The report of the Public Administration and Constitutional Affairs Committee on the collapse of Kids Company held the charity's trustees - including its chair Alan Yentob - ultimately responsible for what happened. The organisation's demise has cast a long shadow over charity governance, and Oakley says she has heard that some people have been put off from becoming chairs because they fear what might happen if things going wrong under their watch.
But she adds that others have used the Kids Company example to highlight the importance of good chairmanship and to praise the work of the large number of good chairs and trustees. Now Oakley says she would like to see a greater focus placed on sharing best practice and reinforcing positive behaviour among chairs.
"There has been a lot of emphasis on creating written guidance - mostly on governance and trusteeship, and often in forbidding language, which can feel overwhelming," she says.
"There is very little focused on the chair and, in particular, actually understanding what works best to motivate chairs and encourage helpful behaviours and the things that really make a difference."
The AoC is increasingly concentrating on promoting good governance, rather than preventing bad governance, and on helping chairs to govern successfully.
One of the ways it has done this is to participate in the creation of the Charity Governance Code, which was published earlier this year. Oakley sat on the code's steering group and hopes it will prove a success in terms of promoting a "spirit of continual improvement".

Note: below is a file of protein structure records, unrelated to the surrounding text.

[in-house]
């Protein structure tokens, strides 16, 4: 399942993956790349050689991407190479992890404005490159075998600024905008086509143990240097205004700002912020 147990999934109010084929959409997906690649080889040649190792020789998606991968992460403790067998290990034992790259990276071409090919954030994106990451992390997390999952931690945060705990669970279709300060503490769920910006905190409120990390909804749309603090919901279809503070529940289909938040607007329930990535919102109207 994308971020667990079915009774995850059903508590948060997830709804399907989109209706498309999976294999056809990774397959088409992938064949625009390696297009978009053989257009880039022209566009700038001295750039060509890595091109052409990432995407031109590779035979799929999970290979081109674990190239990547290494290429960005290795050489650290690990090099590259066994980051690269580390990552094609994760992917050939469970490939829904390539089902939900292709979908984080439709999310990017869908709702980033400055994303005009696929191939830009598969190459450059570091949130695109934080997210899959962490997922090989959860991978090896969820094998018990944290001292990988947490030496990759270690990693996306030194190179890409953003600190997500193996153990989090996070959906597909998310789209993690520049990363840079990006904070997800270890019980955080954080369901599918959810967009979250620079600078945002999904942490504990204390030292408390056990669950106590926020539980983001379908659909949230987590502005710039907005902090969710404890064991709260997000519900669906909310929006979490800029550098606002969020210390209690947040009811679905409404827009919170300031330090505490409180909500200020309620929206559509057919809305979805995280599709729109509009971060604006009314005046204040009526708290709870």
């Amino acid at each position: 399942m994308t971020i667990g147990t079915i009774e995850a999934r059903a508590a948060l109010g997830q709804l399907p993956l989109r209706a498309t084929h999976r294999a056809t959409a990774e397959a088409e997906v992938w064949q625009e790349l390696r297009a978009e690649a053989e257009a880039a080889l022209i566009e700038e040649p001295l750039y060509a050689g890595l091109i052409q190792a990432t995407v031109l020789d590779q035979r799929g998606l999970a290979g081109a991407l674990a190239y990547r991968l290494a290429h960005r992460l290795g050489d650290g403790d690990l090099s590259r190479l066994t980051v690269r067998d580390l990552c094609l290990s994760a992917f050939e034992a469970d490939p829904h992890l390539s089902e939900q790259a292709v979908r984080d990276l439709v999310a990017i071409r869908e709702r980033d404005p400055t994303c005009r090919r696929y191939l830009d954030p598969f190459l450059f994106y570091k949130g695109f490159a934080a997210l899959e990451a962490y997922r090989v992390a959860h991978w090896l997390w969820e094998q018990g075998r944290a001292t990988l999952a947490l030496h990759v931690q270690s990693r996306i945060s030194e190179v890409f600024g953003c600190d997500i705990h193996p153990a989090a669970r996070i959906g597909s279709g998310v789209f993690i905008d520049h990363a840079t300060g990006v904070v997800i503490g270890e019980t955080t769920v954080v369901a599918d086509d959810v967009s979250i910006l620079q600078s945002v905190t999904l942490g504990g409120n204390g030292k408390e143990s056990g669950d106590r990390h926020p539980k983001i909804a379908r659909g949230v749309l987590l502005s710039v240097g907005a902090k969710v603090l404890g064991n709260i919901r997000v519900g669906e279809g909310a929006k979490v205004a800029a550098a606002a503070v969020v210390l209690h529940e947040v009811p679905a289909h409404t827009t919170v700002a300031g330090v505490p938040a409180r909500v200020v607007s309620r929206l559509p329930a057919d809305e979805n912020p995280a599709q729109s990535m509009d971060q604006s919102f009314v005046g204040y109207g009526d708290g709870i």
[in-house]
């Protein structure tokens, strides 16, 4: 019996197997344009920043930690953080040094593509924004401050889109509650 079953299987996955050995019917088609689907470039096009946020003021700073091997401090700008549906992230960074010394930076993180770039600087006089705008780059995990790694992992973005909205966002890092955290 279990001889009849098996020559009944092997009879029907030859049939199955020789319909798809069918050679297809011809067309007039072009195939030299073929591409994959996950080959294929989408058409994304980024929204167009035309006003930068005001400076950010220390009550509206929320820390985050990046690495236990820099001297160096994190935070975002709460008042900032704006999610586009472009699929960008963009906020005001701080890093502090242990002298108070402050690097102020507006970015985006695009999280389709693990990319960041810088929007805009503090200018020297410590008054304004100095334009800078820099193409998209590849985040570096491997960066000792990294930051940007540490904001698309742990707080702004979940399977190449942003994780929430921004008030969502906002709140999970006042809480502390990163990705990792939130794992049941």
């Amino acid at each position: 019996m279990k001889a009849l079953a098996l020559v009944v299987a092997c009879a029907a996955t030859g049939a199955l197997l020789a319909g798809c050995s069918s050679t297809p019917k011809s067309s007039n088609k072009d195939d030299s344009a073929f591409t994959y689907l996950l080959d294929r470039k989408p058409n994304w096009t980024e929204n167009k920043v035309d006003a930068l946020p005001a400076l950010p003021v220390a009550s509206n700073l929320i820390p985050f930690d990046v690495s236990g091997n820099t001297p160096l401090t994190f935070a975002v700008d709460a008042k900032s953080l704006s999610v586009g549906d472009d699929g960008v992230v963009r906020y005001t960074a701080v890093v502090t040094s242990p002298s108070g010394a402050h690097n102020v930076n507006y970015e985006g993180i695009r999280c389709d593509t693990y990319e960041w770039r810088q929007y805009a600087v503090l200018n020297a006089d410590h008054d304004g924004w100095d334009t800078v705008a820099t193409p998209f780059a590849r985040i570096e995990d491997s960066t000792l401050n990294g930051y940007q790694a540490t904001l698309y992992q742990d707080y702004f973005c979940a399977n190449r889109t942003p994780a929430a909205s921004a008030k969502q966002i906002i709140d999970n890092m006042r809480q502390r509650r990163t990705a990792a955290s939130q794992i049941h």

"Truth be told, we haven't yet found the 'perfect' chair," she says. "We have found people who do different things very well, but it is a continual learning about how you can be a better chair and what your board most needs of you right now."
New models of governance
Oakley also wants to see the AoC help chairs to adapt to a changing environment of lower funding and new challenges for charities, such as Brexit and technological advances. This means chairs reforming models of governance to reflect the changing nature of their charities: for example, if a grant-funded charity begins generating more earned income, its governance model should adopt the different monitoring requirements and account for the risks the move will entail, she says.
Chairship must also reflect the 21st century in terms of diversity and lifestyles, Oakley says. The chairs of charities should come from different age groups, races, genders and socio-economic groups, while the role has to accommodate the modern hectic way of life, she argues. Oakley adds that she believes the AoC can play an important role in helping the sector to adapt.
"I think the whole question of how we do governance is one we should keep exploring," she says. "I don't think it should be stuck and static. There are opportunities to reimagine how we do governance. That includes digital meetings and how we divide up the work, so we don't just have a single heroic leader but look at how we distribute different tasks around the board. I think it is part of our role to be sharing innovation."